PSX is designed from the ground up for cockpit builders, and hence its networking capabilities are extensive. As a result, it’s straightforward to arrange for one person to be flying PSX in, say, London, with another manning the Instructor Station in ... well, anywhere you like, really, via the Internet. Additionally, you can start multiple instances of PSX on the same machine if you wish (perhaps to drive individual display screens; and add-on utilities such as VisualPSX and AdaptPSX run as clients to a PSX server), or else you might choose to have the additional PSX instances running on other computers and networked to a single PSX master instance. The choice is yours.

PSX’s graphical facilities also offer the utmost in flexibility. Each PSX display screen can be further divided into two, three, or four subscreens; and each subscreen can be panned and zoomed to show any part of the cockpit environment. Furthermore, you can switch instantly between nine such layouts with a single keystroke or button press. So the way you choose to display the cockpit environment on your screen(s) (or virtual screen(s)) is totally customizable. For example, I have a virtual screen of 5760x1200 pixels, so I normally choose to display PSX in nine layouts of 3840x1200 px, and use the remaining 1920x1200 for other things — the Instructor Station, perhaps an outside view via Google Earth or FSX, charts, and other supporting stuff. But you arrange it as you wish; the only limit is your imagination (and the contents of the virtual cockpit, of course). You could, for example, have an instance of PSX running solely to display the PFD or ND on just one of your cockpit screens. The layouts are defined in the Layout tab on the Instructor station (more about that later).

In the example of a Gatwick take-off shown below, I have simply superimposed an FSX window (driven by the VisualPSX free add-on) over a PSX layout (as you are seeing it here, much detail will be lost, unfortunately, since the original was 3840 px wide):

Gatwick Takeoff
But PSX is even more versatile than I have mentioned so far.

It is not limited to Windows — yes, you read that correctly, it will run on anything (Windows, Mac, full implementations of Unix or Linux, you name it) that supports Java 1.6, 1.7, or above, whilst also making full use of any available graphics acceleration hardware.

That does mean that some tablets will be unable to run it since they don’t possess a full Java implementation, but otherwise all you need to do to get PSX running on a different Operating System is to copy the installation directory from one machine to the other. Many people run PSX on networked machines using a mixture of O/Ss, and it works flawlessly. Mac-only setups are common.

Whilst you consider the implications of that revelation, here is a closer view of the instruments, to enable you to see a little of the vivid detail available:

PFD and ND
PSX’s Instructor Station

Having started to say something about the Instructor Station, I became diverted whilst explaining just how flexible PSX is. But we do need to briefly take a closer look at the Instructor Station, since it controls every aspect of the experience that PSX brings to the pilot.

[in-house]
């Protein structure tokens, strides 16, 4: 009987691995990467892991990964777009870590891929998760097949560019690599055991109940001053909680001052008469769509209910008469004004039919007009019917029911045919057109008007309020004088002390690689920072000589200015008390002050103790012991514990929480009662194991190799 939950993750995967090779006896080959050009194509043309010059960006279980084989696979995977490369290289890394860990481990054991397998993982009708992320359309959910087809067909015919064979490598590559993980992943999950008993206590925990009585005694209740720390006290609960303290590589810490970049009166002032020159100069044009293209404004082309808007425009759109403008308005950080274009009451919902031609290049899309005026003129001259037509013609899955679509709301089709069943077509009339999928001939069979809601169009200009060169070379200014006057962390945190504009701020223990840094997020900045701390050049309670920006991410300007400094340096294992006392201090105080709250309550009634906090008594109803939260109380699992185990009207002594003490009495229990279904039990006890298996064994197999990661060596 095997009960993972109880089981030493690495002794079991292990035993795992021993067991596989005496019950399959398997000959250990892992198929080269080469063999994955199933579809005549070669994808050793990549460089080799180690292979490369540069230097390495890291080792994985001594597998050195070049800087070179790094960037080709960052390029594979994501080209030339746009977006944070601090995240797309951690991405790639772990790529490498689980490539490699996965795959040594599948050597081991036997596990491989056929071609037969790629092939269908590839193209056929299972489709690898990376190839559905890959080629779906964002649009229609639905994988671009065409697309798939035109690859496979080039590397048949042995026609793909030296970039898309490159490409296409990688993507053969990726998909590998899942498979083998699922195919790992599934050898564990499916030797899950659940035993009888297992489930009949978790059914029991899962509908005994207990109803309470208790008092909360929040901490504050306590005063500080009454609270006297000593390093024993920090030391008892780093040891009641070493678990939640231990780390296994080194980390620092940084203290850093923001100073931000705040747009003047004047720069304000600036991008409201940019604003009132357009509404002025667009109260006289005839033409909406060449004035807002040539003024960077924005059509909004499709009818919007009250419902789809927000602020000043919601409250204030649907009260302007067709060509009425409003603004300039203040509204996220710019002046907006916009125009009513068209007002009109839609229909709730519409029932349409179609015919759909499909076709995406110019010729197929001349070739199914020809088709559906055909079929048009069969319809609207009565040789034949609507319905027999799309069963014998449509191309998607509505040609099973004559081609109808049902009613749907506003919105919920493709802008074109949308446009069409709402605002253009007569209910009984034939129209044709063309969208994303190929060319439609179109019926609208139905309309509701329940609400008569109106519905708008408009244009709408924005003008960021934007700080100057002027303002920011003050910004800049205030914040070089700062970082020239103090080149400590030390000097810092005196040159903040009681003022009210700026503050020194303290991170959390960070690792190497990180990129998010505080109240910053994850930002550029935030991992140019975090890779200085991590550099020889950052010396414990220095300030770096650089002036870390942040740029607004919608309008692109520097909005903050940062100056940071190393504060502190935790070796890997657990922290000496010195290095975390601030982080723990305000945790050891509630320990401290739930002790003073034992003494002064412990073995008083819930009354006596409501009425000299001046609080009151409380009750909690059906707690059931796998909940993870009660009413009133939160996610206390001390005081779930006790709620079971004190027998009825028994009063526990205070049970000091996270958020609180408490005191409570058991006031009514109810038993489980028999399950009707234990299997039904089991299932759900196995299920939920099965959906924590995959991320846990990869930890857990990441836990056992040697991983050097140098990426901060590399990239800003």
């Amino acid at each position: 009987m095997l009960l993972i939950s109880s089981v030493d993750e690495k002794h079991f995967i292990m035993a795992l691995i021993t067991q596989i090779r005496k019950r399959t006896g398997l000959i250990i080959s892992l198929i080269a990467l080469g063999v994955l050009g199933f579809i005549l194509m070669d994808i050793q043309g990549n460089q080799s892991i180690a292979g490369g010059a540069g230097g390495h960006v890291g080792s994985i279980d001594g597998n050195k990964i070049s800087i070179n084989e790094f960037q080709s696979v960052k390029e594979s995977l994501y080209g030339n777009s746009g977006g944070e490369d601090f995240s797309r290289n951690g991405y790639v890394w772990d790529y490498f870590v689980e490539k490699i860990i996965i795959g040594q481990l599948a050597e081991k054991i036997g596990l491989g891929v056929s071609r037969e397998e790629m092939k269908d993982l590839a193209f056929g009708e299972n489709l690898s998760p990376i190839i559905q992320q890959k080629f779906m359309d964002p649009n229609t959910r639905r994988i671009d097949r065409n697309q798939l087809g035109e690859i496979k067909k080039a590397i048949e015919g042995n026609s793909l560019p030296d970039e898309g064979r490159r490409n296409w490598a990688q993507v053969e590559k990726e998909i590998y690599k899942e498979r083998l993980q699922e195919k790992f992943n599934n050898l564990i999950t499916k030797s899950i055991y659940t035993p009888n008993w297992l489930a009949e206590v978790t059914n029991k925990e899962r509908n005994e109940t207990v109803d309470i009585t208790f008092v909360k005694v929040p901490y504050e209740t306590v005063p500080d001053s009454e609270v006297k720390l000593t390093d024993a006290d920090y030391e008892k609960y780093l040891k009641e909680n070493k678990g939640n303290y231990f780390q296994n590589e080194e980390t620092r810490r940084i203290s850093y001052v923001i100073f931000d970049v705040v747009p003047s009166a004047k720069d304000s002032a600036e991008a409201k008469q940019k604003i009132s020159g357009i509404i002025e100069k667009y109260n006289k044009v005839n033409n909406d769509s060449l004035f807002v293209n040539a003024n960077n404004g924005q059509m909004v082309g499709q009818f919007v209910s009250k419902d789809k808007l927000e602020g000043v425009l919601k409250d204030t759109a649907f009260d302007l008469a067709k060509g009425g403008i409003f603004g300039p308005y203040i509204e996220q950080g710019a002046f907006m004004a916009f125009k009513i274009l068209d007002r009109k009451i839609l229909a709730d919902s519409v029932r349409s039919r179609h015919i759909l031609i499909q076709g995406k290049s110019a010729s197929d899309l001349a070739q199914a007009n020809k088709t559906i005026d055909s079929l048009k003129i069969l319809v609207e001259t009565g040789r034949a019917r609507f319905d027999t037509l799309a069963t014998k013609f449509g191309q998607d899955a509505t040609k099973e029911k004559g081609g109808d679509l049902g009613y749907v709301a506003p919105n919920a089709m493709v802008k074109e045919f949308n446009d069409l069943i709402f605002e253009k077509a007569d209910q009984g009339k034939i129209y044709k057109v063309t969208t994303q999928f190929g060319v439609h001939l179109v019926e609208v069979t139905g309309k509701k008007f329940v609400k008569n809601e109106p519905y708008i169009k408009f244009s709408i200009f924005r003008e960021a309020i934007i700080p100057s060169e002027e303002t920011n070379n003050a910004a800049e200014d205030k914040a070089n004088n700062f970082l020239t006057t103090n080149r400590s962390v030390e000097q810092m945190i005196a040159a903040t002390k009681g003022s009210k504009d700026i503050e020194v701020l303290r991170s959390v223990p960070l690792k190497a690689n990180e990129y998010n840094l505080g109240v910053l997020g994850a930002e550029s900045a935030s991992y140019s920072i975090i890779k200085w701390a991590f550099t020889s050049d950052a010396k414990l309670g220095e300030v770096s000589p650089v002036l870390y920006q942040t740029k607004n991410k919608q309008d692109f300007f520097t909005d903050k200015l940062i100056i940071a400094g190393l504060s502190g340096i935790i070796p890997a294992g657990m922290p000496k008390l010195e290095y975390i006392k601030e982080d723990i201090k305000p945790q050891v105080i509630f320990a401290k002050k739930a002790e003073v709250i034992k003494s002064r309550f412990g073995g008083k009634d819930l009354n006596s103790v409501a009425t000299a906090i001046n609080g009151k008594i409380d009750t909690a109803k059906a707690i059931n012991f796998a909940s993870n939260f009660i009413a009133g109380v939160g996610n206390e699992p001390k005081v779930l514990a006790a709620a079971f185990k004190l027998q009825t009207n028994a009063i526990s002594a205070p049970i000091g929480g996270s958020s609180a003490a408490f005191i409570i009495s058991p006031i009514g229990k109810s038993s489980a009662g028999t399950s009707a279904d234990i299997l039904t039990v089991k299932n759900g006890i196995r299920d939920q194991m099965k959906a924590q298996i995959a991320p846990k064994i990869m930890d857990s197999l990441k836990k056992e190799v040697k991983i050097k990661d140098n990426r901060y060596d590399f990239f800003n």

Obviously, as a simmer you will use PSX differently from the way it’s used in Flight Training schools and the like: in that context there will be someone testing the pilot in various ways — engine fire at V1, gradual fuel leak, perhaps a hydraulics failure — and whilst I have seen a figure quoted that over 500 different malfunctions can be simulated in PSX, that figure doesn’t include the 400+ circuit breakers which can be pulled....

As a simmer, though, if you use malfunctions (which I strongly recommend) you will probably use the “General” malfunctions page most often (illustrated right): as you can see, this enables you to set up ranges of malfunction probabilities for each phase of the flight — and also to set random problems for you to find during the cockpit preparation, too.
Random Malfunctions Page

The other page that simmers regularly use is the “self-induced” page, where you can set up very specific scenarios that you wish to practice. As you can see (right), this is serious stuff (as you would expect, since it was included for flight training purposes) but simmers who take their flight simulations seriously have never before (OK, with the possible exception of PSX’s predecessor PS1, which was released 15 years ago) had the opportunity to practice exactly the same drills that professional pilots are subjected to in the “sweat box”.

And if you think that those two pages are testing, wait until you see the other nine (yes nine!) pages of malfunctions that the Instructor can deploy to impose specific forms of failure! There are far too many individual malfunctions to list, but simply the names of the nine pages will give you some idea of the range of horrors that might be visited upon the poor pilot from the Instructor Station: Airframe, Alerts, Bleed, Elec, Engines, Fire, Fuel, Hyd, and Nav. (Be afraid, be very afraid...). And as you can see in the picture below, you can additionally pre-program each failure in many different ways.
Self-induced Malfunctions